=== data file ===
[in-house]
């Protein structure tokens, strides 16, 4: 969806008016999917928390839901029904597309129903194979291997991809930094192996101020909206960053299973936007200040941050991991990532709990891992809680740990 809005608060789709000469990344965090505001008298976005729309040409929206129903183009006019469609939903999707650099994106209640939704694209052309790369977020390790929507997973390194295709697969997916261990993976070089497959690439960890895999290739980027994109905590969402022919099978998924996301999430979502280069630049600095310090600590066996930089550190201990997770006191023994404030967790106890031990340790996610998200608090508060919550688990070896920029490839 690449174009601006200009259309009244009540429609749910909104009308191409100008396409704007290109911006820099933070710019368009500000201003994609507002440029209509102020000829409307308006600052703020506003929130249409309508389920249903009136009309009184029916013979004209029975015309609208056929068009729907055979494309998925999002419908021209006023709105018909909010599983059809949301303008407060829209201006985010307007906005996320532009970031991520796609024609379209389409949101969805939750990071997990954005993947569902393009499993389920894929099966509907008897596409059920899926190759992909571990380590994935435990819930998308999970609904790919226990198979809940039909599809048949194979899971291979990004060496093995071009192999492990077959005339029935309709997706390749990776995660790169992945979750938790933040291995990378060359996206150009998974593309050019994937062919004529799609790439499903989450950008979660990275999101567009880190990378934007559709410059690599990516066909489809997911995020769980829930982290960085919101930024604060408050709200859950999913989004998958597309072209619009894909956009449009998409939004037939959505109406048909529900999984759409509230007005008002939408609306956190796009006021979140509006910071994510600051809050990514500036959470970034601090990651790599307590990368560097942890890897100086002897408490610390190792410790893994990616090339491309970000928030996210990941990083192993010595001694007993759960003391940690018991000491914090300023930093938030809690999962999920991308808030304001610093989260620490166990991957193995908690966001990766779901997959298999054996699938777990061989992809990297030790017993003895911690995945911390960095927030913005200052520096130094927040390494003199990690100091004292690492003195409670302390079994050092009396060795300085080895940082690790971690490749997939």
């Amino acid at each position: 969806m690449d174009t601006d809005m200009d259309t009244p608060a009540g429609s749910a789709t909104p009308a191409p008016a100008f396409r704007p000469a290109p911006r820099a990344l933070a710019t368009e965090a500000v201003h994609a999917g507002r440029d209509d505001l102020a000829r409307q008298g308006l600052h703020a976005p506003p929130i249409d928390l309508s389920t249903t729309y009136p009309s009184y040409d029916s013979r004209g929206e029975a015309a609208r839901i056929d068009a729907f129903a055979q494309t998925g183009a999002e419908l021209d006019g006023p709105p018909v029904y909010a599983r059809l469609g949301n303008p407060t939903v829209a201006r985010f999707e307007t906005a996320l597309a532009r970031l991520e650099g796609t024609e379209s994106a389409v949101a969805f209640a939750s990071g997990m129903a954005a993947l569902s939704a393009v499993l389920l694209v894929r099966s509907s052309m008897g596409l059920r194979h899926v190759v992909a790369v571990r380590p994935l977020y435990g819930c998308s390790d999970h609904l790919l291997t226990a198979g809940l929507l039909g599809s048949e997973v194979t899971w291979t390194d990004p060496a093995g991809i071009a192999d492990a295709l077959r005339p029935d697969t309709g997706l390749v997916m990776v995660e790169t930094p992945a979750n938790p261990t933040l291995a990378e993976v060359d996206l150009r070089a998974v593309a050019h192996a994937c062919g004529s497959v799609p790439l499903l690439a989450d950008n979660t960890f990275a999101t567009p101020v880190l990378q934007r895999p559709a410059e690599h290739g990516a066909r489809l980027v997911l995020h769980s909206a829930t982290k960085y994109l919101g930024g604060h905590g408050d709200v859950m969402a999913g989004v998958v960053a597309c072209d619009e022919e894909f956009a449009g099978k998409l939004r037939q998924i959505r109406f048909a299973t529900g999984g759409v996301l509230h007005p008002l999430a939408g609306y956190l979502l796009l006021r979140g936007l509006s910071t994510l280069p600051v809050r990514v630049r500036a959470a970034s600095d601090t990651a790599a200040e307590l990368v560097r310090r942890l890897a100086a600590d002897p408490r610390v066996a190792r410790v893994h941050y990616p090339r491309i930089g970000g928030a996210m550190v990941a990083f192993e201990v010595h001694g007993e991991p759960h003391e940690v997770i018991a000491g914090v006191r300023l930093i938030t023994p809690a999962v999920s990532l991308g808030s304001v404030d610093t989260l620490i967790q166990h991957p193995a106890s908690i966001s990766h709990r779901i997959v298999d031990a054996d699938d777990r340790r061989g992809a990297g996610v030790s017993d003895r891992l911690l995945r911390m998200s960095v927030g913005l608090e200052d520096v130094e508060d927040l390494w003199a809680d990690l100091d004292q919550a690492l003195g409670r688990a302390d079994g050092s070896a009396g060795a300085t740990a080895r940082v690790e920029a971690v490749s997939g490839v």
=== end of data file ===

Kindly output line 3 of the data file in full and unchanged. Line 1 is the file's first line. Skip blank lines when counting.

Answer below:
């Amino acid at each position: 969806m690449d174009t601006d809005m200009d259309t009244p608060a009540g429609s749910a789709t909104p009308a191409p008016a100008f396409r704007p000469a290109p911006r820099a990344l933070a710019t368009e965090a500000v201003h994609a999917g507002r440029d209509d505001l102020a000829r409307q008298g308006l600052h703020a976005p506003p929130i249409d928390l309508s389920t249903t729309y009136p009309s009184y040409d029916s013979r004209g929206e029975a015309a609208r839901i056929d068009a729907f129903a055979q494309t998925g183009a999002e419908l021209d006019g006023p709105p018909v029904y909010a599983r059809l469609g949301n303008p407060t939903v829209a201006r985010f999707e307007t906005a996320l597309a532009r970031l991520e650099g796609t024609e379209s994106a389409v949101a969805f209640a939750s990071g997990m129903a954005a993947l569902s939704a393009v499993l389920l694209v894929r099966s509907s052309m008897g596409l059920r194979h899926v190759v992909a790369v571990r380590p994935l977020y435990g819930c998308s390790d999970h609904l790919l291997t226990a198979g809940l929507l039909g599809s048949e997973v194979t899971w291979t390194d990004p060496a093995g991809i071009a192999d492990a295709l077959r005339p029935d697969t309709g997706l390749v997916m990776v995660e790169t930094p992945a979750n938790p261990t933040l291995a990378e993976v060359d996206l150009r070089a998974v593309a050019h192996a994937c062919g004529s497959v799609p790439l499903l690439a989450d950008n979660t960890f990275a999101t567009p101020v880190l990378q934007r895999p559709a410059e690599h290739g990516a066909r489809l980027v997911l995020h769980s909206a829930t982290k960085y994109l919101g930024g604060h905590g408050d709200v859950m969402a999913g989004v998958v960053a597309c072209d619009e022919e894909f956009a449009g099978k998409l939004r037939q998924i959505r109406f048909a299973t529900g999984g759409v996301l509230h007005p008002l999430a939408g609306y956190l979502l796009l006021r979140g936007l509006s910071t994510l280069p600051v809050r990514v630049r500036a959470a970034s600095d601090t990651a790599a200040e307590l990368v560097r310090r942890l890897a100086a600590d002897p408490r610390v066996a190792r410790v893994h941050y990616p090339r491309i930089g970000g928030a996210m550190v990941a990083f192993e201990v010595h001694g007993e991991p759960h003391e940690v997770i018991a000491g914090v006191r300023l930093i938030t023994p809690a999962v999920s990532l991308g808030s304001v404030d610093t989260l620490i967790q166990h991957p193995a106890s908690i966001s990766h709990r779901i997959v298999d031990a054996d699938d777990r340790r061989g992809a990297g996610v030790s017993d003895r891992l911690l995945r911390m998200s960095v927030g913005l608090e200052d520096v130094e508060d927040l390494w003199a809680d990690l100091d004292q919550a690492l003195g409670r688990a302390d079994g050092s070896a009396g060795a300085t740990a080895r940082v690790e920029a971690v490749s997939g490839v």